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[SCOTUS] : Back in black robes - new judicial session has begun

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Posts

  • durandal4532durandal4532 Registered User regular
    Christ all fucking mighty. We get decades more of this.

    Take a moment to donate what you can to the International Rescue Committee, the National Immigration Law Center, the Southern Poverty Law Center, and the American Civil Liberties Union. There has never been a more urgent moment to do so.
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  • HakkekageHakkekage Space Whore Academy summa cum laudeRegistered User regular
    Hakkekage wrote: »
    Fairchild wrote: »
    The entire travel ban kerfuffle was a giant waste of time, given that the ability to unilaterally restrict immigration is well within the Executive's Constitutional authority, no matter what some doofus federal judge in Hawaii felt about it. If you want to view it in political horse race terms, all that the Ninth Circuit Court did was que up an inevitable win for President Trump and Republicans just four months before mid-term elections.

    Nice to see the Supreme Court overturn Korematsu, too, one of the Supreme Court's all-time worst decisions.

    The Supreme Court overturned Korematsu in the event the very specific circumstances that being in a declared war with a foreign nation justifies the capricious internment of former nationals or ethnic descendants of that foreign nation on American soil, while writing an opinion justifying the capricious banning of both immigration and visitation of nationals of foreign nations in circumstances of no war or basically demonstrated national security need

    It’s not the moral victory you have to twist yourself into a pretzel to claim it is

    Isn't the Korematsu stuff dicta?

    Yes because it is not overturning the substantive principle beneath Korematsu, which is that the government’s authority to arrest or limit the movement of specified groups based on a national security pretext is effectively boundless and is not judicially reviewable

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  • AbsalonAbsalon Registered User regular
    Christ all fucking mighty. We get decades more of this.

    I feel bad for Clinton voters but not anyone else, really.

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  • CouscousCouscous Registered User regular
    The majority in the Korematsu ruling:
    It is said that we are dealing here with the case of imprisonment of a citizen in a concentration camp solely because of his ancestry, without evidence or inquiry concerning his loyalty and good disposition towards the United States. Our task would be simple, our duty clear, were this a case involving the imprisonment of a loyal citizen in a concentration camp because of racial prejudice. Regardless of the true nature of the assembly and relocation centers — and we deem it unjustifiable to call them concentration camps with all the ugly connotations that term implies — we are dealing specifically with nothing but an exclusion order. To cast this case into outlines of racial prejudice, without reference to the real military dangers which were presented, merely confuses the issue. Korematsu was not excluded from the Military Area because of hostility to him or his race. He was excluded because we are at war with the Japanese Empire, because the properly constituted military authorities feared an invasion of our West Coast and felt constrained to take proper security measures, because they decided that the military urgency of the situation demanded that all citizens of Japanese ancestry be segregated from the West Coast temporarily, and finally, because Congress, reposing its confidence in this time of war in our military leaders — as inevitably it must — determined that they should have the power to do just this. There was evidence of disloyalty on the part of some, the military authorities considered that the need for *224 action was great, and time was short. We cannot — by availing ourselves of the calm perspective of hindsight — now say that at that time these actions were unjustified.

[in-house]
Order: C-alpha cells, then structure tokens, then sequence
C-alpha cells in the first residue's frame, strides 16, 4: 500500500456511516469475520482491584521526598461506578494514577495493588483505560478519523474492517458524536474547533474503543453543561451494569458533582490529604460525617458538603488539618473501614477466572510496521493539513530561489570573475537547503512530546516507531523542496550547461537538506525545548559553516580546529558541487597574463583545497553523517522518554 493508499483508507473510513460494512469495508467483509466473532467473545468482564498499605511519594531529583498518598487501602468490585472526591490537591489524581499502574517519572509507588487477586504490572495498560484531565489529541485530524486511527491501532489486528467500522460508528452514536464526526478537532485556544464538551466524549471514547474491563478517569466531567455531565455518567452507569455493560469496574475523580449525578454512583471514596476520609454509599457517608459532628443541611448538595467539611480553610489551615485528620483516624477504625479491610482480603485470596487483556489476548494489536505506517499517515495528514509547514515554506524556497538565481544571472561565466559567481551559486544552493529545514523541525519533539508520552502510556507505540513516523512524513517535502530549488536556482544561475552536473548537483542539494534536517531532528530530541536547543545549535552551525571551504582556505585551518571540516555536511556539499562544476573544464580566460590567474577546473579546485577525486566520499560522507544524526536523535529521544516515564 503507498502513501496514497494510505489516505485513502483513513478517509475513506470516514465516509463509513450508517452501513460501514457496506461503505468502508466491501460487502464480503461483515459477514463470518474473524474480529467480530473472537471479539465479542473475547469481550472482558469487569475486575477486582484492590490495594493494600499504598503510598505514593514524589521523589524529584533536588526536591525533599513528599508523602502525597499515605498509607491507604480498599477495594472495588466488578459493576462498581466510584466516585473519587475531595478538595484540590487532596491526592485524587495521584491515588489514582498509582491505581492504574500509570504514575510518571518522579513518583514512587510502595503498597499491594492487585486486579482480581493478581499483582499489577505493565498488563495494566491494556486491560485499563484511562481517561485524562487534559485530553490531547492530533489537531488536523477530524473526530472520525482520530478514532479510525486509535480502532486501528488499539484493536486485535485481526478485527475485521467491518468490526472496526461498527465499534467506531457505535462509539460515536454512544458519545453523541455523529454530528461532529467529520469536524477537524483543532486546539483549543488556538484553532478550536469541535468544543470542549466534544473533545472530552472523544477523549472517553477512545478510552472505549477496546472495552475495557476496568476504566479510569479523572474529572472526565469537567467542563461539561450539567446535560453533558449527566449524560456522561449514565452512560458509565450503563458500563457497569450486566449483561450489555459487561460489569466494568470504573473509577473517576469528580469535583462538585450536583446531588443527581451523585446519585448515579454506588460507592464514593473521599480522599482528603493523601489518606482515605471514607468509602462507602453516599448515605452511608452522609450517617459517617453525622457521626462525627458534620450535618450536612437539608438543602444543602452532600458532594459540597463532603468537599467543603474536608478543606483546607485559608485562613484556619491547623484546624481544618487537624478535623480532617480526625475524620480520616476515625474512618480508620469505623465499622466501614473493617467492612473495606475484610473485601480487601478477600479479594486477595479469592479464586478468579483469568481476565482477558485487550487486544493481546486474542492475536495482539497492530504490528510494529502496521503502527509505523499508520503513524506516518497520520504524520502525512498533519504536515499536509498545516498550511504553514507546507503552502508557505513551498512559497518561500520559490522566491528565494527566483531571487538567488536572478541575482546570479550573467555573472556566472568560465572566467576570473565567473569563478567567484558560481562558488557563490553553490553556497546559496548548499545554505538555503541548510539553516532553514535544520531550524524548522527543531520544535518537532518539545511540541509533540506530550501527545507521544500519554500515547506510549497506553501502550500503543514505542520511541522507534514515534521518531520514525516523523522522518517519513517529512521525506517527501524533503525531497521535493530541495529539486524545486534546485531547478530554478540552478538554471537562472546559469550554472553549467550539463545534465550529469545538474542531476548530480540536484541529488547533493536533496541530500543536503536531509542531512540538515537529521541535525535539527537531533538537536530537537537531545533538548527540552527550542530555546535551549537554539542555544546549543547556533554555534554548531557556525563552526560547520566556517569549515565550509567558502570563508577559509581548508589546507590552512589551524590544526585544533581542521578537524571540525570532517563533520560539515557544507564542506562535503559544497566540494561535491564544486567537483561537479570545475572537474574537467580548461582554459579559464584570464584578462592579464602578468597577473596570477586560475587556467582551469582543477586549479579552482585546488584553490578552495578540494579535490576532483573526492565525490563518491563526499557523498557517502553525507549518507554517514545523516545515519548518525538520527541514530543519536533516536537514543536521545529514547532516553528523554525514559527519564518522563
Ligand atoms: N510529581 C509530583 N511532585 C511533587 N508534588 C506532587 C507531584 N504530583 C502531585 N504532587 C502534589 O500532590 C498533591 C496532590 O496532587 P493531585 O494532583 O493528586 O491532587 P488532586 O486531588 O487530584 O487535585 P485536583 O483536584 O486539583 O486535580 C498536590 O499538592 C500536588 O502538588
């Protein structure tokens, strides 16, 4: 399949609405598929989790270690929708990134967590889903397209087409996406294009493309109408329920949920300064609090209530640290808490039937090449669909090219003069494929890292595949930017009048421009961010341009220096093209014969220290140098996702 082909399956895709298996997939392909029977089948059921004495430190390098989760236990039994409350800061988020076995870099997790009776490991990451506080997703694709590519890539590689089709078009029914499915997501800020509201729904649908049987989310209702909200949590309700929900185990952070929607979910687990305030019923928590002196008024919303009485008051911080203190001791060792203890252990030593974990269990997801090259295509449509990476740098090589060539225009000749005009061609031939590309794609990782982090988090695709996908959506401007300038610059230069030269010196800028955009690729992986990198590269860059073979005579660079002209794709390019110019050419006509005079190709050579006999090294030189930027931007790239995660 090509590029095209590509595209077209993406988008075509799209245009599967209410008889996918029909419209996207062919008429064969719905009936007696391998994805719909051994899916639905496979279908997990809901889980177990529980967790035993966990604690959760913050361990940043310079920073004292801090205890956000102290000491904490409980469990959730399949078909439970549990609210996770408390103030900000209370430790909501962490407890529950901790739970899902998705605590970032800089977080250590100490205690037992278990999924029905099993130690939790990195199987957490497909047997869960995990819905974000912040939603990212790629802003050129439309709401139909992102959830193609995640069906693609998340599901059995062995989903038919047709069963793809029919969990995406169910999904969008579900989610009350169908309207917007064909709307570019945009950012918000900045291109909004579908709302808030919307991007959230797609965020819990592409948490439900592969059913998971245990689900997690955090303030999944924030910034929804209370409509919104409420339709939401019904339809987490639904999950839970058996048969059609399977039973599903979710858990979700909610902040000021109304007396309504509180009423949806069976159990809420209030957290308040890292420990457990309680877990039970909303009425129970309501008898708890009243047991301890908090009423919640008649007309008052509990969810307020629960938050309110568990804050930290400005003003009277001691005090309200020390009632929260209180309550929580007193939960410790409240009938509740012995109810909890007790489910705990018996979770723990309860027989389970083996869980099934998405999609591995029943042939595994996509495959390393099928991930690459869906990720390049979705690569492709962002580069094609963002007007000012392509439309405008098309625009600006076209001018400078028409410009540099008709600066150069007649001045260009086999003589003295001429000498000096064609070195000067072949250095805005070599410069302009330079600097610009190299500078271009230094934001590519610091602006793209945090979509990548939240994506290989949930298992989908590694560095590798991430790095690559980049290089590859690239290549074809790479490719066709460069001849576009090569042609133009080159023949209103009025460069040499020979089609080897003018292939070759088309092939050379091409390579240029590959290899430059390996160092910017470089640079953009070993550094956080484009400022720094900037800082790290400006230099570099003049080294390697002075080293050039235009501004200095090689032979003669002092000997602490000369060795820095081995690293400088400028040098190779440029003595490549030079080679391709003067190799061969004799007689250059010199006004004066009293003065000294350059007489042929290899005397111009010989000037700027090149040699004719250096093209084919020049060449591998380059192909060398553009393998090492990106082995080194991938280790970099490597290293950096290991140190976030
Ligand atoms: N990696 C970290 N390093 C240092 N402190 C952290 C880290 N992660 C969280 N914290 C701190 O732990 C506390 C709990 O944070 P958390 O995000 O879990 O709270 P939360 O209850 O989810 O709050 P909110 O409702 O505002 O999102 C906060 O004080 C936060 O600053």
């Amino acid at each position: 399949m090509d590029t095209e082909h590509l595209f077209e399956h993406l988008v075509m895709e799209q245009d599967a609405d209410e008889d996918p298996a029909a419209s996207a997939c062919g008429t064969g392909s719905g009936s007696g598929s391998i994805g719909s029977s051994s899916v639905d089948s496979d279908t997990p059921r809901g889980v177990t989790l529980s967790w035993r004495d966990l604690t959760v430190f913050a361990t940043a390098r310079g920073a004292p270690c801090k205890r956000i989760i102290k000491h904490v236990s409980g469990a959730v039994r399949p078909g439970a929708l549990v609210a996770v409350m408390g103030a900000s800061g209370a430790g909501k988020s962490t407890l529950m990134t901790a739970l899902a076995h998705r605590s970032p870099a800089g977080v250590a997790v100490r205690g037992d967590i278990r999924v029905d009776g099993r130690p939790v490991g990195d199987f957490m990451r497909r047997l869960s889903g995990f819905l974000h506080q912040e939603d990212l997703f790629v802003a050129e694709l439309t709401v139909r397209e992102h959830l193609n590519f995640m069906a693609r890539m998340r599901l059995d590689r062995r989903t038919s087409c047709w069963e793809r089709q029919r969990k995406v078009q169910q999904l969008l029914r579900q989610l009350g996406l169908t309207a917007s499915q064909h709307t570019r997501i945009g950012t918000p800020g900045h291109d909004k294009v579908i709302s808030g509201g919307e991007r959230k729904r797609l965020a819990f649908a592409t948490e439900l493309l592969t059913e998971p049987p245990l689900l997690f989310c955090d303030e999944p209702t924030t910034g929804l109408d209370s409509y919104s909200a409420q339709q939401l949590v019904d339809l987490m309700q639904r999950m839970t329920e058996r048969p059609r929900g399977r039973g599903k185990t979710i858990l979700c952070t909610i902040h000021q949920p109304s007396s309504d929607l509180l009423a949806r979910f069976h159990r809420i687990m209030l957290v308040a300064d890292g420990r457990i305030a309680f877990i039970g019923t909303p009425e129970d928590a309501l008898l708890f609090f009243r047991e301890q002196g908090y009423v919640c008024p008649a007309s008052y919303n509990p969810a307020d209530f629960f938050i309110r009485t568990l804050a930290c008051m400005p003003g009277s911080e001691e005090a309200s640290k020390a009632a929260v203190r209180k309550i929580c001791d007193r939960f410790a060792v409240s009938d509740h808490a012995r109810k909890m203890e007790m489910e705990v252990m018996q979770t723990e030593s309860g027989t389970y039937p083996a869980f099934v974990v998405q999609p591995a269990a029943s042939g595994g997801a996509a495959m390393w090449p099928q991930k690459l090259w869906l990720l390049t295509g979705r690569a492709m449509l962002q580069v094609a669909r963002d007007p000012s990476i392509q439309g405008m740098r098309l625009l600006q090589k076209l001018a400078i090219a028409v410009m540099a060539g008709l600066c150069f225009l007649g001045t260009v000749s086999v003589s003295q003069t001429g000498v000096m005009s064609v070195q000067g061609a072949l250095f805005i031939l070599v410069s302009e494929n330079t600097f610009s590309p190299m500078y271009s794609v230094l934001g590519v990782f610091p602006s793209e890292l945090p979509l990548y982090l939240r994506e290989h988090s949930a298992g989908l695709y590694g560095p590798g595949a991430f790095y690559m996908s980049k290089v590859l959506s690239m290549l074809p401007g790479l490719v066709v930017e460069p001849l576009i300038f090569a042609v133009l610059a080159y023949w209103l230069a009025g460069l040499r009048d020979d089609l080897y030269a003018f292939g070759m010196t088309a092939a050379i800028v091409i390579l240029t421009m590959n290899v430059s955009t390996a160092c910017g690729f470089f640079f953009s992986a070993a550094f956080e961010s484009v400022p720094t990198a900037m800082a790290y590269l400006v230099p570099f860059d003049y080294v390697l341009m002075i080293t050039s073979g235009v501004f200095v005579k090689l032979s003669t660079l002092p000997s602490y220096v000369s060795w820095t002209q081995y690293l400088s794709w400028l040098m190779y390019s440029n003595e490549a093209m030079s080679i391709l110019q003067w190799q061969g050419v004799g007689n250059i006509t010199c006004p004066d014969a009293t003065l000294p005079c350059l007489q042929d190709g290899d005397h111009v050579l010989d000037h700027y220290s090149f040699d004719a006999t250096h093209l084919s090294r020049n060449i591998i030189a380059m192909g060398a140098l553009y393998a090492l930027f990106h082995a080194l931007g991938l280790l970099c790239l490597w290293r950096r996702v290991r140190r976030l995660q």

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  • mxmarksmxmarks Registered User regular
    f06siepzprre.jpg

    What a fucking gut punch of a reminder, Facebook.

    I took this photo 3 years ago today, as my girlfriend and I ran from our apartment to the Supreme Court to celebrate and cheer and laugh. There was a man with a sign that said "free hugs". It was so joyous.

    It was THREE YEARS ago. It feels like thirty.

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  • QuidQuid I don't... what... hnnng Registered User regular
    I remember free hugs guy!

  • FeralFeral MEMETICHARIZARD along with you if I get drunk well I know I'm gonna be gonna be the man whoRegistered User regular
    DoctorArch wrote: »
    I'm personally a fan of packing the court, but I have no idea how to stop the Republicans from doing the same once the country suffers another concussion and votes them into power again.